rectitude of the frame. There is no tedium and 
nothing mechanical or over-symmetrical about this 
picture ; yet the dropping of the figure between 
the two verticals of the frame is like an interval 
in music justly hit. The two spaces of background 
on either side, one spread out and tranquil, the 
other confined and jagged, complete each other 

In another early portrait the artist represents 
himself in a large hat and with bushy hair, the 
head and bust only being shown. This picture is 
now in New York. He also painted his own por- 
trait at full length in the painting, entitled, " The 
Artist's Studio," a small canvas in the Japanese 


manner, belonging to Mr. Douglas Freshneld. 
Another early portrait — a pastel drawing on brown 
paper — is reproduced in this volume. 1 
Of very great interest too is the portrait of the 
painter's brother, Dr. W. McNeill Whistler, the 
famous throat surgeon, which, by the kindness of 
his widow, we are able to illustrate. It is a 
companion picture to his own and would seem to 
have been painted at about the same period, 
probably soon after Dr. Whistler came to London 
after serving under Lee in the American War. 
The placing of the head upon the canvas is most 
distinguished, and the colour is rich and harmoni- 
ous : there is but a slight suggestion of the bust, 
but nevertheless the effect is very satisfactory. 
From these portraits of himself and his brother it 
is natural to pass to the " Portrait of the Painter's 
Mother," which was exhibited at the Academy in 
1872, and is now in the Luxembourg. Mr. Whistler 
called this picture an " Arrangement in Gray and 
Black," and protested that the fact of the original 
having been his mother was no concern of the 
public. "To me," he said, "it is interesting as a 

1 The illustration which we print at the beginning of this 
volume is from the fine bust of the artist modelled in the 
seventies by Sir Edgar Boehm, R.A., now in the possession of 
Mr. Thomas Way, and we may here mention that there is 
in existence a very beautiful oil painting of the youthful 
Whistler, by Sir William Boxall, R.A. 



an effect. The white cap, the lace cuffs and hand- 
kerchief, the delicate, beautiful hands — they seem 
so inevitable, all trace of the labour which wrought 
them is so perfectly concealed that you take them 
for granted, and admiration of the painter is 
swallowed up by delight in the beauty of his work. 
That such a picture as this should ever have been 
allowed to leave this country is nothing less than 
a national misfortune. Had anyone dreamt that 
Mr. Whistler would have consented to part with 
it, there could have been no difficulty in raising 
the sum required for the purchase. One wonders 
whether the Trustees of the Chantrey Bequest had 
any misgivings when they heard that the French 
Government had secured this masterpiece for an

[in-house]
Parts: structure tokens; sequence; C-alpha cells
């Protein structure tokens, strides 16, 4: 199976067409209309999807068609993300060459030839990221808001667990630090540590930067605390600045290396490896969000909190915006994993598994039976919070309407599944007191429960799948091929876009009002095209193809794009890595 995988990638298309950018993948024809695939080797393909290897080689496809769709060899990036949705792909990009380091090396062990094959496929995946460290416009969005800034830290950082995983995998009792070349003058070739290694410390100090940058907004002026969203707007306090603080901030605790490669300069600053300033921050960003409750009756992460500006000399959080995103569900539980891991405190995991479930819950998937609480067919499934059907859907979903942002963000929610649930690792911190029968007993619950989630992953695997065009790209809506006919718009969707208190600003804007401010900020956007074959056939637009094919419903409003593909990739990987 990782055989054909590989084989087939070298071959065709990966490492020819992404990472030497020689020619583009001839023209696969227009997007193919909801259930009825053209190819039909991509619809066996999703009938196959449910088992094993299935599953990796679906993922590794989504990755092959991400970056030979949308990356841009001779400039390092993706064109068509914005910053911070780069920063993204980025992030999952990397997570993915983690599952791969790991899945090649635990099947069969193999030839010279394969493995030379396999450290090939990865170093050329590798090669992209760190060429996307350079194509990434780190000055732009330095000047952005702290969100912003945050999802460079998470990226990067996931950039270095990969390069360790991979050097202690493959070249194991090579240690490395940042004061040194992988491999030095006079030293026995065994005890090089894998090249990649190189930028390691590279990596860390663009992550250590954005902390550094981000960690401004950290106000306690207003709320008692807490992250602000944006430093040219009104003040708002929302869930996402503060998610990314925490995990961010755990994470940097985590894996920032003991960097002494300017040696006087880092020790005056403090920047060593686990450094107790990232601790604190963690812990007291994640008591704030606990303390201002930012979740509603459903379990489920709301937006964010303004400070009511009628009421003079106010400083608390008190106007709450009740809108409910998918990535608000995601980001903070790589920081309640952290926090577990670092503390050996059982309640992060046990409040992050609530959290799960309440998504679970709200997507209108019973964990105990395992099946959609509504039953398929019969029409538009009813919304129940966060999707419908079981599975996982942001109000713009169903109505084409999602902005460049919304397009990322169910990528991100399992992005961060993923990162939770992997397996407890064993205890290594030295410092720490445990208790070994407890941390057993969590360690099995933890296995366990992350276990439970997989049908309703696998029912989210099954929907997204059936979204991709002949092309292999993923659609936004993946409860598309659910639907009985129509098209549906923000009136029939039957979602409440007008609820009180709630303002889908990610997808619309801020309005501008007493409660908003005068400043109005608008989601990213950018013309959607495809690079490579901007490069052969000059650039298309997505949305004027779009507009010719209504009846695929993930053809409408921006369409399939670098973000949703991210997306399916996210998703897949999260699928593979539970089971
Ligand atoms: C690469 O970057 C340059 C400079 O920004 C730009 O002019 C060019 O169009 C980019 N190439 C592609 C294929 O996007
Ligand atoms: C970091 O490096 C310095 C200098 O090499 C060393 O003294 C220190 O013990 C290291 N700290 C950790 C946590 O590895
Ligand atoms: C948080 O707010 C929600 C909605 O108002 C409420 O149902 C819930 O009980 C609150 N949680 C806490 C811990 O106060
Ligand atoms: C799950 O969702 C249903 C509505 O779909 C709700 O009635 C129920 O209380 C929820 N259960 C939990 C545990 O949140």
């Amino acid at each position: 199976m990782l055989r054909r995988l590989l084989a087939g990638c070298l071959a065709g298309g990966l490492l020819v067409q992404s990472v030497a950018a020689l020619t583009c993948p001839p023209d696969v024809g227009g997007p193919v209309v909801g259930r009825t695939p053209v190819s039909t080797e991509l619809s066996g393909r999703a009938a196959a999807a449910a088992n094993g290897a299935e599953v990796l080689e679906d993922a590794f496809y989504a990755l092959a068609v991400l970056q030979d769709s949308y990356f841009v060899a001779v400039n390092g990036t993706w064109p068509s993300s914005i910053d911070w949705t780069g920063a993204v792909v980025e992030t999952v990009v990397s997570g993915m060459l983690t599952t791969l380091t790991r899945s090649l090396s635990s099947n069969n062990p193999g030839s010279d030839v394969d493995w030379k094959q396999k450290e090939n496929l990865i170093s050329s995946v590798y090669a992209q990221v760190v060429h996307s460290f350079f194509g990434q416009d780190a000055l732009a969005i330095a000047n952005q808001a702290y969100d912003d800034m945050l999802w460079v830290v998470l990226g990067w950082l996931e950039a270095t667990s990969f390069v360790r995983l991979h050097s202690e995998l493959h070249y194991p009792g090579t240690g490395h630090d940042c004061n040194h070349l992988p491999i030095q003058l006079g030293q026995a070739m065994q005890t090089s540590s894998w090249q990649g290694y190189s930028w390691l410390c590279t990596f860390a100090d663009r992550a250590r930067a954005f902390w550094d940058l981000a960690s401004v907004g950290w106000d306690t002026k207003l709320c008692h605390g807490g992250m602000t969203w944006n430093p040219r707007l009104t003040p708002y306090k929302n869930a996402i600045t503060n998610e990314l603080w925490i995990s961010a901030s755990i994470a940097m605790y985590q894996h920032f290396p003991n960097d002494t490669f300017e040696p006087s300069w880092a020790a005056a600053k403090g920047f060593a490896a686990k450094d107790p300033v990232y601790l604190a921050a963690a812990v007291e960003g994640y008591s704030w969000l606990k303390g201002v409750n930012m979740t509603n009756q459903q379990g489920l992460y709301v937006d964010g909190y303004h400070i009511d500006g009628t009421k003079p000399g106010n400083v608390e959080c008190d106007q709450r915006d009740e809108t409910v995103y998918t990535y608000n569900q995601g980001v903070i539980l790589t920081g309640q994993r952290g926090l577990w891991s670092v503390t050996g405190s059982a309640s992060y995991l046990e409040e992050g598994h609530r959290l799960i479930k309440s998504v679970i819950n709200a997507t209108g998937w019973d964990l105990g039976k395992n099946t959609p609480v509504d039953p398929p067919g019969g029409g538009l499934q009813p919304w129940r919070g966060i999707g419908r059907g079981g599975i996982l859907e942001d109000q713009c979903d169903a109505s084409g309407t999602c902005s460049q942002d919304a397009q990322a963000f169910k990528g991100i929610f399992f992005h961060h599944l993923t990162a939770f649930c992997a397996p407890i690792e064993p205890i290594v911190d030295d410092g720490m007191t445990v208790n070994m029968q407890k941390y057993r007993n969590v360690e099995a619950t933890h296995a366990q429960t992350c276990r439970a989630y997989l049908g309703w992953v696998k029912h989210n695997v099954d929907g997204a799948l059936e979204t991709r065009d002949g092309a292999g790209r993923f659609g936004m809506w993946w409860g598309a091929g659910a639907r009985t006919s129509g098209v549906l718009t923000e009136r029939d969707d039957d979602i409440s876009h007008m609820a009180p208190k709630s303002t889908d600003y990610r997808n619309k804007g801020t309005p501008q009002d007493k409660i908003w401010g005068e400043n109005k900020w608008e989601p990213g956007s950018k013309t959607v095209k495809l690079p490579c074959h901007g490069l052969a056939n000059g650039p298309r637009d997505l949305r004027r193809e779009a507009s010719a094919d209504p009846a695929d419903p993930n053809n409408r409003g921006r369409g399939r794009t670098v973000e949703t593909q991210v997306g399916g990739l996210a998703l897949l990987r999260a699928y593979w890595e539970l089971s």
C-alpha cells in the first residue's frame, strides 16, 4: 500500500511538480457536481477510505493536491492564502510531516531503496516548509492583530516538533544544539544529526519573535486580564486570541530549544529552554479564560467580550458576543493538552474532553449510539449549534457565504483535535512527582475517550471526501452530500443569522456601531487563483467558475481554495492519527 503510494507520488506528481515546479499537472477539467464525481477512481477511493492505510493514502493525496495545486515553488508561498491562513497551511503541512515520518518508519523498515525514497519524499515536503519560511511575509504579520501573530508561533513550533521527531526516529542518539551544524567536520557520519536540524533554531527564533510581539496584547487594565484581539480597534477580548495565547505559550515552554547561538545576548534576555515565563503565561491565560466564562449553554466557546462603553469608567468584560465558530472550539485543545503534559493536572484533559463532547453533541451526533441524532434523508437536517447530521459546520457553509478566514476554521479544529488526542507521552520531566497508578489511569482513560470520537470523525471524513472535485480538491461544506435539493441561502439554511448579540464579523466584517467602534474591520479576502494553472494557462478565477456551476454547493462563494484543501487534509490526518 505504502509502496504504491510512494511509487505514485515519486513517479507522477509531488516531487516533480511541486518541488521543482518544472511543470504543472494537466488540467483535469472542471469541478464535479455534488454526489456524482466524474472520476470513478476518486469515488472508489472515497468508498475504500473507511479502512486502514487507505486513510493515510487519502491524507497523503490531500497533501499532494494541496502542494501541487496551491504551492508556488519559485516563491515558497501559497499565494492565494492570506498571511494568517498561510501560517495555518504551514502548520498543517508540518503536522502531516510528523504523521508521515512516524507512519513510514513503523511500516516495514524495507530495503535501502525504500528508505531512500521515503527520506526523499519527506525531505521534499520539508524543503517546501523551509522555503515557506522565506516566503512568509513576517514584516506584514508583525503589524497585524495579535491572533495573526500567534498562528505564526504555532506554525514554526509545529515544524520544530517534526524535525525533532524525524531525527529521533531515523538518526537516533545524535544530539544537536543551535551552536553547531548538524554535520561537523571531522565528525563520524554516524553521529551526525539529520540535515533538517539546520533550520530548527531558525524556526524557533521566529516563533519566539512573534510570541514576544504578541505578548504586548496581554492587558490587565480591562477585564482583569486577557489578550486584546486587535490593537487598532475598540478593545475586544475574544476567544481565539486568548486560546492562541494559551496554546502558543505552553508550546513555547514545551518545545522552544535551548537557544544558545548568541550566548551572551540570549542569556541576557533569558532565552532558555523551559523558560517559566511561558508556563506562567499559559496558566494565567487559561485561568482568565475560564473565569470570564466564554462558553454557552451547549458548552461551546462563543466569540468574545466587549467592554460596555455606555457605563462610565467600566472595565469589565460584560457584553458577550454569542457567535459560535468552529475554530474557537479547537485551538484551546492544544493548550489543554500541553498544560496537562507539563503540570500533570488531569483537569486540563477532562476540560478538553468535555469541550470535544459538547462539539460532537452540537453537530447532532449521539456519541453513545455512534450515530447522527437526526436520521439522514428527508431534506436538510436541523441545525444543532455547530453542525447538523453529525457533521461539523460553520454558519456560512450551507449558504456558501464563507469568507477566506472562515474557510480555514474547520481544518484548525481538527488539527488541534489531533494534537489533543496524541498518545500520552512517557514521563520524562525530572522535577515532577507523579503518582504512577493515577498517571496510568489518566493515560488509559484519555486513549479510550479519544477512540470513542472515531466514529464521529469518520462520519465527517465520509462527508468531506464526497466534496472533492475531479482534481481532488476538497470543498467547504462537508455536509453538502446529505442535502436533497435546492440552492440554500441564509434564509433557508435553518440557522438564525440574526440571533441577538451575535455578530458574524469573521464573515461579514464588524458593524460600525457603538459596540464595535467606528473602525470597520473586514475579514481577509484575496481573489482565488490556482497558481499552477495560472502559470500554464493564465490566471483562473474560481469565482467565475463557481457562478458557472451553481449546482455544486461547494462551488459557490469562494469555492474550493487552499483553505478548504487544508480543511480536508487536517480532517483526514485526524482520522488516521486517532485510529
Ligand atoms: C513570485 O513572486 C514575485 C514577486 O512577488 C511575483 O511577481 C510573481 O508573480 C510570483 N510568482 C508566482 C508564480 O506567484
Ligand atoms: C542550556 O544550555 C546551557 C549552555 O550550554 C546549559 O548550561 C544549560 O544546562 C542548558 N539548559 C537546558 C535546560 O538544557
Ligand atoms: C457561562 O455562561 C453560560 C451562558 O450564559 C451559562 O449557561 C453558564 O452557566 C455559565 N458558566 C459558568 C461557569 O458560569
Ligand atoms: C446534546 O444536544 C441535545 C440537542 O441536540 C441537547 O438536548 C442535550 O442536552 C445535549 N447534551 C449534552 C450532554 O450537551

insignificant sum ; and that its home was to be in the 
Luxembourg instead of in the National Gallery. 
With the portrait of the painter's mother must be 
classed that of Thomas Carlyle, which resembles 
it in general arrangement. There is, however, a 
very marked difference in the handling of the two 
pictures, the rugged strength of the great writer 
and critic being emphasized by the vigorous brush- 
work, especially in the painting of the head, while 
in the mother's portrait the treatment is made to 
accord with the sweetness and simplicity of the 
sitter. In the portrait of Carlyle the artist has 
certainly achieved his aim of " painting the man, as 


By permission of Henry Graves and Co. 

well as his features. " 1 1 is a marvellous study of char- 
acter, revealing' to us the whole nature and intellect 
of the man, the weariness of the philosopher near 
the end of his long life musing upon the folly and 
futility of human life. The painting was first seen 
at Mr. Whistler's exhibition in 1874, and was again 
exhibited in the first Grosvenor Gallery Exhibi- 
tion, in 1877. It was afterwards bought, in 1891, 
for ;£i,©oo by the Corporation of Glasgow, whose 
action, though it aroused much indignant protest 
at the time, has since been more than justified. 
The Corporation are indeed entitled to great credit, 
as the purchase of this picture — the first acquired 
by a public gallery, and the first for which an 
adequate price was paid — may be considered as 
the first step towards the public recognition of the 
artist's greatness. 

We turn from these portraits of an old man and 
an old woman to consider that of a child — Miss 
Alexander. " This little girl," says Mr. George 
Moore, 1 " is the very finest flower and the cul- 
minating point of Mr. Whistler's art. The eye 
travels over the canvas seeking a fault. In vain; 
nothing has been omitted that might have been 
included, nothing has been included that might 
have been omitted. There is much in Velasquez 
that is stronger, but nothing in this world ever 
1 "Modern Painting," p. 15.